"This was the largest audience to ever witness an inauguration, period," Spicer said, contradicting all available data.
Aerial photos have indicated that former president Barack Obama's first inauguration attracted a much larger crowd. Nielsen ratings show that Obama also had a bigger television audience.
Spicer said, without any evidence, that some photos were "intentionally framed" to downplay Trump's crowd.
He also expressed objections to specific Twitter posts from journalists. And he said, "we're going to hold the press accountable," partly by reaching the public through social networking sites.
His statement included several specific misstatements of fact in addition to the overarching one.
"This is the first time in our nation's history that floor coverings have been used to protect the grass on the Mall," Spicer said, claiming that this "had the effect of highlighting areas people were not standing whereas in years past the grass eliminated this visual."
In fact, coverings were used for Obama's second inauguration in 2013.
"This was also the first time that fencing and magnetometers went as far back on the Mall, preventing hundreds of thousands of people from being able to access the Mall as quickly as they had in inaugurations past," Spicer said.
In fact, a United States Secret Service spokesperson told CNN, no magnetometers were used on the Mall.
And Spicer said, "We know that 420,000 people used the D.C, Metro public transit yesterday, which actually compares to 317,000 for president Obama's last inaugural." Spicer's number for ridership on Friday was actually low -- the correct number, according to Metro itself, was 570,557. But there were actually 782,000 trips taken for Obama's second inaugural in 2013.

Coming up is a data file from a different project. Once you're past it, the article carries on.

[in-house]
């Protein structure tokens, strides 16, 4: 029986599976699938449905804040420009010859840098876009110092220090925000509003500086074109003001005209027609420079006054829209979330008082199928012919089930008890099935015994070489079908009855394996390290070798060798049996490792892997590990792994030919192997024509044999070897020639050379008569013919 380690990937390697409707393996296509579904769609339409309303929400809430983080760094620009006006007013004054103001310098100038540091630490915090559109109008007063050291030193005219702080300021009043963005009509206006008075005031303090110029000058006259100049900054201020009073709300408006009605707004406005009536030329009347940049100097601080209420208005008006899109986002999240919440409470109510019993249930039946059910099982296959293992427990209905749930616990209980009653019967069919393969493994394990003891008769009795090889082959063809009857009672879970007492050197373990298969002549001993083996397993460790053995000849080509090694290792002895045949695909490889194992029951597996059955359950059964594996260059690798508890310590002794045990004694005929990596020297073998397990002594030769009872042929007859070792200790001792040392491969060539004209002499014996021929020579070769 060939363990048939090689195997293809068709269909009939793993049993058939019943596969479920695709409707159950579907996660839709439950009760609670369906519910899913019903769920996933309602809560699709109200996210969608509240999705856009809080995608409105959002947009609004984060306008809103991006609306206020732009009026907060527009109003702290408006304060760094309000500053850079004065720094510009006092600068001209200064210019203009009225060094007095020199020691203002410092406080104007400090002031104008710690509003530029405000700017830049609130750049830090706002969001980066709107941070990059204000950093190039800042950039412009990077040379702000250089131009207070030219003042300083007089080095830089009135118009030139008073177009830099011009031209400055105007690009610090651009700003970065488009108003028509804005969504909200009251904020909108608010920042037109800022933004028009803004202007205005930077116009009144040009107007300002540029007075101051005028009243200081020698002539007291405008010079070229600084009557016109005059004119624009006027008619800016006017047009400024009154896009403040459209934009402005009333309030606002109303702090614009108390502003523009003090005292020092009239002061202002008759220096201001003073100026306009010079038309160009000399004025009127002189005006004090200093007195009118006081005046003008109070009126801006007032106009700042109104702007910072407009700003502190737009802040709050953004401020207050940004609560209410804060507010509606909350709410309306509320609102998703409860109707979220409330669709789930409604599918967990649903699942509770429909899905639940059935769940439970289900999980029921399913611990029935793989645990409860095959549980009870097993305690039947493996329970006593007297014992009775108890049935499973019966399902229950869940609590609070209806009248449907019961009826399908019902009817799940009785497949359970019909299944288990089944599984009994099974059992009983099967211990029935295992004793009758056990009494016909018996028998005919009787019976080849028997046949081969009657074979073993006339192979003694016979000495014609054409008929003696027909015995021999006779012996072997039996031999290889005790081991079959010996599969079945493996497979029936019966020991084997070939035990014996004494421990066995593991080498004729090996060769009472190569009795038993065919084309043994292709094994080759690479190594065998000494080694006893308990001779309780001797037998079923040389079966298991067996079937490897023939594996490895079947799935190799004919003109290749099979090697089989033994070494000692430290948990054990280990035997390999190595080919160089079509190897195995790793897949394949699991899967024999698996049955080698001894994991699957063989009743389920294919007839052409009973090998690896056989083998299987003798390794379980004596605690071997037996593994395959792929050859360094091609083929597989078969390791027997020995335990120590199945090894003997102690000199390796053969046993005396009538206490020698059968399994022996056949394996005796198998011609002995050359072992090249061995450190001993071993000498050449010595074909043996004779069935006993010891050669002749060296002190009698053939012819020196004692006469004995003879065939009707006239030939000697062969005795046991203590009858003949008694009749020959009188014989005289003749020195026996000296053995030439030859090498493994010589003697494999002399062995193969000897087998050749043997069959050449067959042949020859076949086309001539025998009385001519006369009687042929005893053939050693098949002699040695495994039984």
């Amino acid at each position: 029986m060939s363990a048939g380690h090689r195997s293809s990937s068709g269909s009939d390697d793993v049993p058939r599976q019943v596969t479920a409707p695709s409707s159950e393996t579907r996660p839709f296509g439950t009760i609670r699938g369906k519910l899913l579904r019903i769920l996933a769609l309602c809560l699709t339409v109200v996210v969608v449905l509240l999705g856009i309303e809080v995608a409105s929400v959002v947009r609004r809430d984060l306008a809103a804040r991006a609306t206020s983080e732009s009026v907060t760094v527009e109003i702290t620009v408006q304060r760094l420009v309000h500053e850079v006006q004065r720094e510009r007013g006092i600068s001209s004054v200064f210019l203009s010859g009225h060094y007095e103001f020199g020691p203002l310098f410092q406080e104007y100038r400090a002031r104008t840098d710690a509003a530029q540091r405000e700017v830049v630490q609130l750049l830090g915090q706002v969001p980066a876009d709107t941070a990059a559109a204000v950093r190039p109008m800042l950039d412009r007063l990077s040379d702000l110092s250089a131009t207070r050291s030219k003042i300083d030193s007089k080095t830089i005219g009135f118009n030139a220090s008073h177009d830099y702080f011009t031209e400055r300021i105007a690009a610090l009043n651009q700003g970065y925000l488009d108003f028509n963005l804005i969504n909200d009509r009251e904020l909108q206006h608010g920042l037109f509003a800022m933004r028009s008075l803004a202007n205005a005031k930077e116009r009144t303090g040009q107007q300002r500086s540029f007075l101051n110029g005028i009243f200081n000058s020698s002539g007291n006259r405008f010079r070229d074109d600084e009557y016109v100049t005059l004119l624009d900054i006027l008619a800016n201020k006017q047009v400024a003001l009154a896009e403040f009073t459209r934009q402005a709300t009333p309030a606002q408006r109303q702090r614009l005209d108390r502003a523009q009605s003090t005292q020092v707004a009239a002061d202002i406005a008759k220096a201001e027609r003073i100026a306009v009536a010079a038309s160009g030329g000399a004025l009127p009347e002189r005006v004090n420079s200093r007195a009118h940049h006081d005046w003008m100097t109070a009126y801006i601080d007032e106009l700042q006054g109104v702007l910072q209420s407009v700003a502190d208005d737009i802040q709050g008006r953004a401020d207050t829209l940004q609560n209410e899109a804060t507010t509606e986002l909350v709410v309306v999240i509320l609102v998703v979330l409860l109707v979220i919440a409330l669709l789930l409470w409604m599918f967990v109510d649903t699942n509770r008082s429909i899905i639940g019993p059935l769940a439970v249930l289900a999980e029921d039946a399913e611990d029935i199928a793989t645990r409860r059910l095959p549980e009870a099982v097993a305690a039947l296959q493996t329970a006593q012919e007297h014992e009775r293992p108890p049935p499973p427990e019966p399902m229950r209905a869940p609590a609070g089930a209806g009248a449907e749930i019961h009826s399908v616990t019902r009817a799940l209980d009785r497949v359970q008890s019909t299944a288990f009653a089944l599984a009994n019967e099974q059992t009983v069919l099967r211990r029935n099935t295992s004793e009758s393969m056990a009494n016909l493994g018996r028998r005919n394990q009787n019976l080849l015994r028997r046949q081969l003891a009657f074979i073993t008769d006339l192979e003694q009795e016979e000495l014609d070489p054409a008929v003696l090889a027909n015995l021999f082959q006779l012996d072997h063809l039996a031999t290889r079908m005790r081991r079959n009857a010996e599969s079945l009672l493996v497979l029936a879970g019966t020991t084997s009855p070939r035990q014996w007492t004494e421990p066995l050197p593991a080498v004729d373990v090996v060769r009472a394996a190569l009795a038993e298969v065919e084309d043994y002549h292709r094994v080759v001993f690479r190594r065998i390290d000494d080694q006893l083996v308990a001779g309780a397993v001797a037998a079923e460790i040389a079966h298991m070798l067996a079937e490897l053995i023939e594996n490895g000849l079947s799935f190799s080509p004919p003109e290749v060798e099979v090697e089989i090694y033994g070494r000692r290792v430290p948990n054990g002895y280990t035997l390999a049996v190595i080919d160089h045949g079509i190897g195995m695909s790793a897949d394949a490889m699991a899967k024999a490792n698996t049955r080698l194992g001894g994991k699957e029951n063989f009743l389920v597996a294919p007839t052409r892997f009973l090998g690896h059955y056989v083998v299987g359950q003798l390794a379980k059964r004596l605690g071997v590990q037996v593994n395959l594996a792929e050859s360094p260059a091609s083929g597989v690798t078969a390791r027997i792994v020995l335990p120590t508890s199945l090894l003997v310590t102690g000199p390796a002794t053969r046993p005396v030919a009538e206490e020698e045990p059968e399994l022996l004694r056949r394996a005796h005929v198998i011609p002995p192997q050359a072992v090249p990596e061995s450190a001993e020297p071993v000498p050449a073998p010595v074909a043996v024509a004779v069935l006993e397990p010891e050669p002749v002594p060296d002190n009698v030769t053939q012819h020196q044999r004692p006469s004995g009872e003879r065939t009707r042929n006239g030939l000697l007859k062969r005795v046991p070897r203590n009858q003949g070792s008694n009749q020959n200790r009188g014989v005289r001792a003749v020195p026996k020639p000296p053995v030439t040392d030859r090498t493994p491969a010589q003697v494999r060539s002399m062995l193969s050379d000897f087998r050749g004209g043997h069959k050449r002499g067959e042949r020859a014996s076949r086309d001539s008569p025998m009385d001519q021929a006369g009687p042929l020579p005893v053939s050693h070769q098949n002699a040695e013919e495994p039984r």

Spicer, at times almost yelling while reading a prepared statement, took no questions. CNNMoney called his cell phone a few minutes later; he did not answer.
Some longtime White House correspondents were stunned by the tirade.
Glenn Thrush of The New York Times wrote on Twitter, "Jaw meet floor."
"I've run out of adjectives," wrote Chuck Todd, the moderator of NBC's "Meet the Press."
Karen Tumulty of the Washington Post said Spicer's assertion about "what you guys should be writing" was "chilling."
Reactions were overwhelmingly negative, and not just from journalists.
Ari Fleischer, who had the same job as Spicer during the George W. Bush administration, tweeted, "This is called a statement you're told to make by the President. And you know the President is watching."
And Brian Fallon, who was in line to become press secretary if Hillary Clinton had won, wrote,
"Sean Spicer lacks the guts or integrity to refuse orders to go out and lie. He is a failure in this job on his first full day."
Conservative commentator Bill Kristol said "it is embarrassing, as an American, to watch this briefing by Sean Spicer from the podium at the White House. Not the RNC. The White House."
The White House alerted the press corps to Spicer's statement more than an hour ahead of time.
The CNN television network made a choice not to broadcast the Spicer statement live. Instead, the statement was monitored and then reported on after the fact.
Former Democratic congressman Steve Israel, who recently joined CNN as a commentator, said, "This isn't a petty attack on the press. It's a calculated attempt to delegitimize any questioning of @realDonaldTrump by a free press."
Spicer's statement came two hours after Trump spoke at CIA headquarters and described his "running war with the media." Trump spent several minutes of that speech complaining about news coverage.
In his remarks, Spicer suggested Trump would bypass traditional media outlets he believes are unfairly reporting on his presidency.
"The American people deserve better, and so long as he serves as the messenger for this incredible movement, he will take his message directly to the American people, where his focus will always be," Spicer said.